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The OAKLEY Key Determination Protocol (RFC2412)

IP.com Disclosure Number: IPCOM000002988D
Original Publication Date: 1998-Nov-01
Included in the Prior Art Database: 2019-Feb-11
Document File: 55 page(s) / 73K

Publishing Venue

Internet Society Requests For Comment (RFCs)

Related People

H. Orman: AUTHOR

Related Documents

10.17487/RFC2412: DOI

Abstract

This document describes a protocol, named OAKLEY, by which two authenticated parties can agree on secure and secret keying material. The basic mechanism is the Diffie-Hellman key exchange algorithm. This memo provides information for the Internet community.

This text was extracted from a PDF file.
This is the abbreviated version, containing approximately 3% of the total text.

Network Working Group H. Orman Request for Comments: 2412 Department of Computer Science Category: Informational University of Arizona November 1998

The OAKLEY Key Determination Protocol

Status of this Memo

This memo provides information for the Internet community. It does not specify an Internet standard of any kind. Distribution of this memo is unlimited.

Copyright Notice

Copyright (C) The Internet Society (1998). All Rights Reserved.

Abstract

This document describes a protocol, named OAKLEY, by which two authenticated parties can agree on secure and secret keying material. The basic mechanism is the Diffie-Hellman key exchange algorithm.

The OAKLEY protocol supports Perfect Forward Secrecy, compatibility with the ISAKMP protocol for managing security associations, user- defined abstract group structures for use with the Diffie-Hellman algorithm, key updates, and incorporation of keys distributed via out-of-band mechanisms.

1. INTRODUCTION

Key establishment is the heart of data protection that relies on cryptography, and it is an essential component of the packet protection mechanisms described in [RFC2401], for example. A scalable and secure key distribution mechanism for the Internet is a necessity. The goal of this protocol is to provide that mechanism, coupled with a great deal of cryptographic strength.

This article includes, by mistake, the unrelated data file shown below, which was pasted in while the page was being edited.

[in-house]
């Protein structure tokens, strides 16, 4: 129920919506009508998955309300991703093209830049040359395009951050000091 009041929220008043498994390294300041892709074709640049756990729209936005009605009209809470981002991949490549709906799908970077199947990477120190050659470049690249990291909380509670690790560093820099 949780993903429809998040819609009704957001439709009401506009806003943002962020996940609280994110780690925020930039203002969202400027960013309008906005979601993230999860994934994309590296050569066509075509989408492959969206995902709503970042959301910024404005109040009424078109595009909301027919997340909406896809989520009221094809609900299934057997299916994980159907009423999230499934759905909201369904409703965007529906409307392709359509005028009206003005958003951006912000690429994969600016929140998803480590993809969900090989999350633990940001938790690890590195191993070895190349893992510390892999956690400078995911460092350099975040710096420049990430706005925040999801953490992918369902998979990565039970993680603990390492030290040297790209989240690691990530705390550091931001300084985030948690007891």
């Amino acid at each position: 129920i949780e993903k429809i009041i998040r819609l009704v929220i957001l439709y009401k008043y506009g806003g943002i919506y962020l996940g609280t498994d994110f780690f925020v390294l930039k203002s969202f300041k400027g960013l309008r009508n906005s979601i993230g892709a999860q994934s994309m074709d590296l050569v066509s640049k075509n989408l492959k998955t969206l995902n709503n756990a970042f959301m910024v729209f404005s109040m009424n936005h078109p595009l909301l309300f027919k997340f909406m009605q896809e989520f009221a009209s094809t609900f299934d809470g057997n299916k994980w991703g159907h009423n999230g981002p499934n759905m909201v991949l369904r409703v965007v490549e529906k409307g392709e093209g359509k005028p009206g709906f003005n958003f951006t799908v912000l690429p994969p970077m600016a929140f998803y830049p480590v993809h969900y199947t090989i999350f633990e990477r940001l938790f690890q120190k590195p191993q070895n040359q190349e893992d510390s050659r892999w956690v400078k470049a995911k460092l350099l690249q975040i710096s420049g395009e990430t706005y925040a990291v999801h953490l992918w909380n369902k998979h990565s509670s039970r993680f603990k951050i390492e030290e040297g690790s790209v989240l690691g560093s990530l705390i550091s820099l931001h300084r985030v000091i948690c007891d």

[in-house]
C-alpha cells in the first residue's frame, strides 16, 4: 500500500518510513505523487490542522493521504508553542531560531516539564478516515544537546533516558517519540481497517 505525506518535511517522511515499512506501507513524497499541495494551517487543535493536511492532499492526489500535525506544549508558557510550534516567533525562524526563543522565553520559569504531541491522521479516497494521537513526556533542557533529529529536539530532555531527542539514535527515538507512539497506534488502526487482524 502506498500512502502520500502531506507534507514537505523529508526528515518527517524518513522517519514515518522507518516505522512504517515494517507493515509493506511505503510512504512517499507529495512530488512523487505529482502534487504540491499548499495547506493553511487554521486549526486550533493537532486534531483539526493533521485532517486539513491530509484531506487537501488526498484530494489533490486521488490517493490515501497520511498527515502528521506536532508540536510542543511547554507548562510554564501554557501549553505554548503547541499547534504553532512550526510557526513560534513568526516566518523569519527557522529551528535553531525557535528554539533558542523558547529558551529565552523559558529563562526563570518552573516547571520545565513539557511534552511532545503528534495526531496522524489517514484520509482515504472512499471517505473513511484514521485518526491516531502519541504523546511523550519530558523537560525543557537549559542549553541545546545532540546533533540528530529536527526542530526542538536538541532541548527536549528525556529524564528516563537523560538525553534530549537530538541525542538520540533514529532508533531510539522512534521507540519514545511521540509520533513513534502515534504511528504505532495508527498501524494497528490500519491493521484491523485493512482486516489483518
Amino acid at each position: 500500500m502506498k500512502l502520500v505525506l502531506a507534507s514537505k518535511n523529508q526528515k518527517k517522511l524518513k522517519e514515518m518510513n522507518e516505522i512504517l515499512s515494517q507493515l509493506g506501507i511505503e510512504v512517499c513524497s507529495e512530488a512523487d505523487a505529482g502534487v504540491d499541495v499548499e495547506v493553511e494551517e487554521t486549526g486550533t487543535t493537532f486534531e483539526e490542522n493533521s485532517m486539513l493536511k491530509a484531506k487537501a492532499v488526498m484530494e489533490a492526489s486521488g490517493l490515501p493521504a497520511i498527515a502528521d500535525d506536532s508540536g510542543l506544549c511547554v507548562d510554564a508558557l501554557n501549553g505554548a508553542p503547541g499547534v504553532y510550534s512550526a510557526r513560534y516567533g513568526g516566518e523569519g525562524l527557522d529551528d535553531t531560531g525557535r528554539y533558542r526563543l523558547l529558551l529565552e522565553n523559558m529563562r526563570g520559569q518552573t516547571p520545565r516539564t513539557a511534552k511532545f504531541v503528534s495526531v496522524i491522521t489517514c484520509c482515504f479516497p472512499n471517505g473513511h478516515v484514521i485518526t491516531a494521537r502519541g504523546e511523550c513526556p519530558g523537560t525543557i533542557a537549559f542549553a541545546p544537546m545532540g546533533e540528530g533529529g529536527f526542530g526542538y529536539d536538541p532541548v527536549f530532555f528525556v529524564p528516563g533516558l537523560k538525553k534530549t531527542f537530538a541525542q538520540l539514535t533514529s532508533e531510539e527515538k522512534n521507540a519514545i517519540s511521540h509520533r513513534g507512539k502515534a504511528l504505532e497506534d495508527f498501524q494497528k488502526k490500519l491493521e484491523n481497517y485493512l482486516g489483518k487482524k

The Diffie-Hellman key exchange algorithm provides such a mechanism. It allows two parties to agree on a shared value without requiring encryption. The shared value is immediately available for use in encrypting subsequent conversation, e.g. data transmission and/or authentication. The STS protocol [STS] provides a demonstration of how to embed the algorithm in a secure protocol, one that ensures that in addition to securely sharing a secret, the two parties can be sure of each other’s identities, even when an active attacker exists.

Orman Informational [Page 1]

RFC 2412 The OAKLEY Key Determination Protocol November 1998

Because OAKLEY is a generic key exchange protocol, and because the keys that it generates might be used for encrypting data with a long privacy lifetime, 20 years or more, it is important that the algorithms underlying the protocol be able to ensure the security of the keys for that period of time, based on the best prediction capabilities available for seeing into the mathematical future. The protocol therefore has two options for adding to the difficulties faced by an attacker who has a large amount of recorded key exchange traffic at his disposal (a passive attacker). These options are useful for deriving keys which will be used for encryption.

The OAKLEY protocol is related to STS, sharing the similarity of authenticating the Diffie-Hellman exponentials and using them for determining a shared key, and also of achieving Perfect Forward Secrecy for the shared key, but it differs from the STS protocol in several ways.

The first is the addition of a weak address validation mechanism ("cookies", described by Phil Karn i...

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